USA v. Nuria Alberto-De Gomez
UNPUBLISHED OPINION FILED. [10-40945 Affirmed ] Judge: WED , Judge: JES , Judge: LHS Mandate pull date is 07/01/2011 for Appellant Nuria Elizabeth Alberto-De Gomez [10-40945]
Date Filed: 06/10/2011
IN THE UNITED STATES COURT OF APPEALS
United States Court of Appeals
FOR THE FIFTH CIRCUIT
June 10, 2011
Lyle W. Cayce
UNITED STATES OF AMERICA,
NURIA ELIZABETH ALBERTO-DE GOMEZ,
Appeals from the United States District Court
for the Southern District of Texas
Before DAVIS, SMITH, and SOUTHWICK, Circuit Judges.
Nuria Alberto-de Gomez appeals her jury conviction of conspiracy to transport illegal aliens and three counts of aiding and abetting in the transportation
Pursuant to 5TH CIR . R. 47.5, the court has determined that this opinion should not
be published and is not precedent except under the limited circumstances set forth in 5TH CIR .
Date Filed: 06/10/2011
of illegal aliens. She argues that the government failed to prove that she knowingly and intentionally conspired to transport illegal aliens within the United
States. She asserts that her testimony accounted for her actions during the entire relevant time preceding her arrests and that government witnesses gave
conflicting testimony, which made their testimony less credible.
Because Alberto-de Gomez moved for judgment of acquittal at the close of
the government’s evidence and renewed the motion after she rested her case, we
“will affirm the district court ‘if a reasonable trier of fact could conclude that the
elements of the offense were established beyond a reasonable doubt.’” United
States v. Percel, 553 F.3d 903, 910 (5th Cir.2008) (citation and alteration omitted). In undertaking that review, we view the evidence in the light most favorable to the verdict and draw all reasonable inferences from the evidence to support the verdict. Id.
Using that standard, we conclude that the jury had more than an ample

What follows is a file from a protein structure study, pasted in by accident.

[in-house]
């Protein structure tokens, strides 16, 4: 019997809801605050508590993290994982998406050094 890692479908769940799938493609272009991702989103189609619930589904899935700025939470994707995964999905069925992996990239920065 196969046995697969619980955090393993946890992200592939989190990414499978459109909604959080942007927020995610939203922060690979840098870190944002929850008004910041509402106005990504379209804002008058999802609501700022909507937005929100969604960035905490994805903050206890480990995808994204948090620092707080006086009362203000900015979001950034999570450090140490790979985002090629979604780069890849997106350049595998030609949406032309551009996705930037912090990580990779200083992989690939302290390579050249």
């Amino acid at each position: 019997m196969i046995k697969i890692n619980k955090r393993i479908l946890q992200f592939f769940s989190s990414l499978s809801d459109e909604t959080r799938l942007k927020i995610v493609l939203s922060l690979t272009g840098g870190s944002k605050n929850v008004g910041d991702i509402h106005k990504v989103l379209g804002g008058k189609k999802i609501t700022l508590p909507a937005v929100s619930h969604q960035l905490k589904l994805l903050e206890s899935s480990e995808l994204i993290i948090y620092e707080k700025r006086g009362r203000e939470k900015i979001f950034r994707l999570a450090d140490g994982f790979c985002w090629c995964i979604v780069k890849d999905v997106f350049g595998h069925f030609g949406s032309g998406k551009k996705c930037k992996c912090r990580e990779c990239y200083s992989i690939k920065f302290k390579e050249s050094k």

basis for determining that Alberto-de Gomez knowingly participated in a conspiracy with her husband, Juan Gomez, to transport illegal aliens and aided and
abetted in the transportation of the aliens within the United States. See United
States v. Pando Franco, 503 F.3d 389, 394 (5th Cir. 2007); United States v AvilaDominguez, 610 F.2d 1266, 1271 (5th Cir. 1980); 8 U.S.C. § 1324(a)(1)(A)(ii). The
testimony of the aliens showed that Alberto-de Gomez and her husband took
steps to alter the aliens’ appearances and to control their responses to agents to
conceal their illegal entry. The jury could have inferred Alberto-de Gomez’s
knowledge of her wrongdoing based on her admission that she was warned in
2008 of the consequences of transporting illegal aliens.
The jury’s apparent determination that the testimony of the government’s
witnesses was more credible than Alberto-de Gomez’s cannot be reevaluated by
this court and is also supported by the overwhelming evidence in the record.
United States v. Simmons, 470 F.3d 1115, 1120 (5th Cir. 2006). The evidence
was sufficient for a reasonable jury to conclude that the government had estab2
Date Filed: 06/10/2011
lished the elements of the conspiracy and transportation offenses beyond a reasonable doubt. Percel, 553 F.3d at 910.
Alberto-de Gomez contends that the district court erroneously denied her
motion for a new trial without considering her proffer that she possessed evidence that her husband would exonerate her of wrongdoing. To be entitled to a
new trial based on newly discovered evidence, Alberto-de Gomez must have demonstrated that the evidence was unknown to her at the time of trial, that the
failure to detect the evidence was not from her lack of diligence, that the evidence was material, and that it would probably produce an acquittal. United
States v. Bowler, 252 F.3d 741, 747 (5th Cir. 2001). Because Alberto-de Gomez
was aware, at the time of trial, that her husband could provide testimony, his
proposed testimony was not new evidence. Nor has she shown that he had
agreed to give up his Fifth Amendment right against self-incrimination if called
to testify. Further, even if he had testified, the jury could have found that his
testimony in favor his wife was biased and did not rebut the consistent material
testimony of the three illegal aliens that overwhelmingly proved guilt. The district court did not abuse its discretion in denying the motion for new trial. Id.
The judgment is AFFIRMED.
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